Nuns left in limbo after phone line transfer hell

Judge Brennan fines Eircom after litany of screwups

A judge has hit Irish telco Eircom with a €16,500 fine, after the former incumbent left a nursing home for retired nuns without phone service for weeks, then overcharged the sisters for the privilege.

Sorting out the snafu that left the Franciscan Missionaries of the Divine Motherhood nursing home in Ballinasloe, Co Galway with limited temporal means of communication took over 50 emails and phone calls, the Journal reported.

The benighted sisters felt their hellish situation would never have been resolved they hadn’t called on Ireland’s comms regulator, ComReg, for deliverance.

The unholy mess arose when the nursing home - which looks after 27 nuns from their 70s to their 90s - sought to move to Eircom from another provider.

What should have been a straightforward move spun out of control, after the convent was disconnected from its previous provider but then left without service for three weeks - and one of its satellite homes was left phone free for eight weeks.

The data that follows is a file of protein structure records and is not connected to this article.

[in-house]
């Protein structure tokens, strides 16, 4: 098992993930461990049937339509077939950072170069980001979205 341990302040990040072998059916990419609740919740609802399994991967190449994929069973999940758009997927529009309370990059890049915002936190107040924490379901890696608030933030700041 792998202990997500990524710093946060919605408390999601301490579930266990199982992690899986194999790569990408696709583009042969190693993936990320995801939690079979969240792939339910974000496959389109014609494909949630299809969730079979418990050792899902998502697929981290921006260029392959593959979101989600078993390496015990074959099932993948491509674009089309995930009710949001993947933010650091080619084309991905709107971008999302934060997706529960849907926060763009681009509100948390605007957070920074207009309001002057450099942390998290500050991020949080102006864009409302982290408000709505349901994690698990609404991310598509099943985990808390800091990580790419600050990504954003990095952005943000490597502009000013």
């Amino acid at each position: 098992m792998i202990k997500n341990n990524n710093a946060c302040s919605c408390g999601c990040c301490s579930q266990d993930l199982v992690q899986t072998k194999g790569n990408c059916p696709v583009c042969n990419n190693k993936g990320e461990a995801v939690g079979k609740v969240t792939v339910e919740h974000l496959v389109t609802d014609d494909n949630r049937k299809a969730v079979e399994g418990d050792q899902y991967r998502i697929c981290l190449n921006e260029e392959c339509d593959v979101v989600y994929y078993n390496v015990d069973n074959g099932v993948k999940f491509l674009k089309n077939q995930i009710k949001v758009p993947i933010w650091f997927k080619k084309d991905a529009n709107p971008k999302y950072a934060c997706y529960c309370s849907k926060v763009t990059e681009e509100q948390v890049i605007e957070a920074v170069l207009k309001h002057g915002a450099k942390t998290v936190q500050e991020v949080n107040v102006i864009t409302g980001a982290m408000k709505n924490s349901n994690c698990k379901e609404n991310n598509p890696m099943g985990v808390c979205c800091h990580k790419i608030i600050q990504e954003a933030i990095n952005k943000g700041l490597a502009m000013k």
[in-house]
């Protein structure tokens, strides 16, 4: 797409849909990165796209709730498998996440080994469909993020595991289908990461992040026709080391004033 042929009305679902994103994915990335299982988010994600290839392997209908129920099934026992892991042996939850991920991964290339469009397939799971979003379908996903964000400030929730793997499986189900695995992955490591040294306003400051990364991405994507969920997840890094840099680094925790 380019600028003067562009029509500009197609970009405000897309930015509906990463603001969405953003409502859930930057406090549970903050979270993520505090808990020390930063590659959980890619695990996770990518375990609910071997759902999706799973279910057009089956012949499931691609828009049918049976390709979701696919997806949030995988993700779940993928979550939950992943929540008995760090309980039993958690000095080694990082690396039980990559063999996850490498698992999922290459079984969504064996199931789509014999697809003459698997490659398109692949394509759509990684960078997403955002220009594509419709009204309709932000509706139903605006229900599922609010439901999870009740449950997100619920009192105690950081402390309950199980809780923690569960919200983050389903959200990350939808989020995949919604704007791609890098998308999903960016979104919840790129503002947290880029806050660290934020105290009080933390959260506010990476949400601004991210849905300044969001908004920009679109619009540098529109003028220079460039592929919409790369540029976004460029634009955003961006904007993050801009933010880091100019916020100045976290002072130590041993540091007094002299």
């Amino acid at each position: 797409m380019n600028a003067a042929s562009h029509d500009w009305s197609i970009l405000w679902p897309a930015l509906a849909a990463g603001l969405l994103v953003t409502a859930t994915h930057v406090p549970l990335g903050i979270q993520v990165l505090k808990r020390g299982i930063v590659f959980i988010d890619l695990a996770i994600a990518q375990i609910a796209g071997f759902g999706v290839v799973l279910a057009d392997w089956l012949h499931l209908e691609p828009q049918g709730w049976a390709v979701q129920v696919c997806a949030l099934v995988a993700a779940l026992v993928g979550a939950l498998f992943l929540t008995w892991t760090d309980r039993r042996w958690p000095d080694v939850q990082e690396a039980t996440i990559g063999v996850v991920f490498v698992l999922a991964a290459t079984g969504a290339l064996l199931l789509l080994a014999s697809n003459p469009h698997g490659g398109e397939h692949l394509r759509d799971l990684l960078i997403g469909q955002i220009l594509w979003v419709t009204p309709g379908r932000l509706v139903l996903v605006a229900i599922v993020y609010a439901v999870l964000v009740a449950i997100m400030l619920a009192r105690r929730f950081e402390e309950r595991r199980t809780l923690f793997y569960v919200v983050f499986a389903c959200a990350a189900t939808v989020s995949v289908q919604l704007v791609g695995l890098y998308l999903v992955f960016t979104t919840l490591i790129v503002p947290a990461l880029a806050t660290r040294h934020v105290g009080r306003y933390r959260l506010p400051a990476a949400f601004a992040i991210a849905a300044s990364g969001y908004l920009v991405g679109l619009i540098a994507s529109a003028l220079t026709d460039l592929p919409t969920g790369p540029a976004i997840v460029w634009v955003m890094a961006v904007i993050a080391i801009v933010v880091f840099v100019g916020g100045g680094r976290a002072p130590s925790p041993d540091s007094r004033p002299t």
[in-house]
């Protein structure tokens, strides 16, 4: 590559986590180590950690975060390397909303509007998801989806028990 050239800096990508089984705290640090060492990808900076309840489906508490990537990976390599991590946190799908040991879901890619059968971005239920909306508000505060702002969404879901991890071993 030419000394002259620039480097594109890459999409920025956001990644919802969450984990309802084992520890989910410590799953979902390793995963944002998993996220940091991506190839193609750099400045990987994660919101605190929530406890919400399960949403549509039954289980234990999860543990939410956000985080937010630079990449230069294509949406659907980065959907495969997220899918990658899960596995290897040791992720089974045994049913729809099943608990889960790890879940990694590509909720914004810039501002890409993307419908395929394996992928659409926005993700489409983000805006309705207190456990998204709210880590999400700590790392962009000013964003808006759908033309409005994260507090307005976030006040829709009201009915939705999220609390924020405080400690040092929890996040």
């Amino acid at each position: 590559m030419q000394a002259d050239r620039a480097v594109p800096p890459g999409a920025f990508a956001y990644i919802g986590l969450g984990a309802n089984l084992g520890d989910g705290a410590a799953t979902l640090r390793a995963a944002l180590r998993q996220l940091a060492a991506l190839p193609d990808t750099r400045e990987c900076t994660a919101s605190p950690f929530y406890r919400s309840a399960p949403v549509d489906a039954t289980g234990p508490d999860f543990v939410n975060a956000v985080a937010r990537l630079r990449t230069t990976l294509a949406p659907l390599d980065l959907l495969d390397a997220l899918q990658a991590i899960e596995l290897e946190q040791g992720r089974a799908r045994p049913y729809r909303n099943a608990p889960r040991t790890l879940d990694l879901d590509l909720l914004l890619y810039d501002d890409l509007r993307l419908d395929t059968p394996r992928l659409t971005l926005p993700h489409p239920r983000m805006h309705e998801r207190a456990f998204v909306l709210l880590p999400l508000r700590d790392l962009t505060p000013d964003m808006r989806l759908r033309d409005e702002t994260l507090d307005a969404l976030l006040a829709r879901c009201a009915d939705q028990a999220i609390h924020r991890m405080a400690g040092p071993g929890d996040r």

Eircom also incorrectly told the nuns they couldn’t keep their original number, resulting in the installation of a new line, and inevitably change of address cards, etc, before it transpired that Eircom was charging the nuns for both the old and new numbers. And they were put on an incorrect price plan. And charged €700 to cancel the new line.

Franciscans take a vow of poverty, but this is usually taken to mean turning away from materialism and giving to the poor - not to telecoms outfits.

Eircom’s counsel, Joe Jeffers, said the technical issues had been rectified, that the pricing plan issue was a result of human error, and that the nuns had been refunded. He added that the firm had offered to donate €21,000 to charity.

Of course, to err is human, to forgive divine. However, the divine was not in court this week and an unforgiving judge John Brennan, while noting the company had pleaded guilty on the first day of the hearing, hit Eircom with a €16,500 fine. ®

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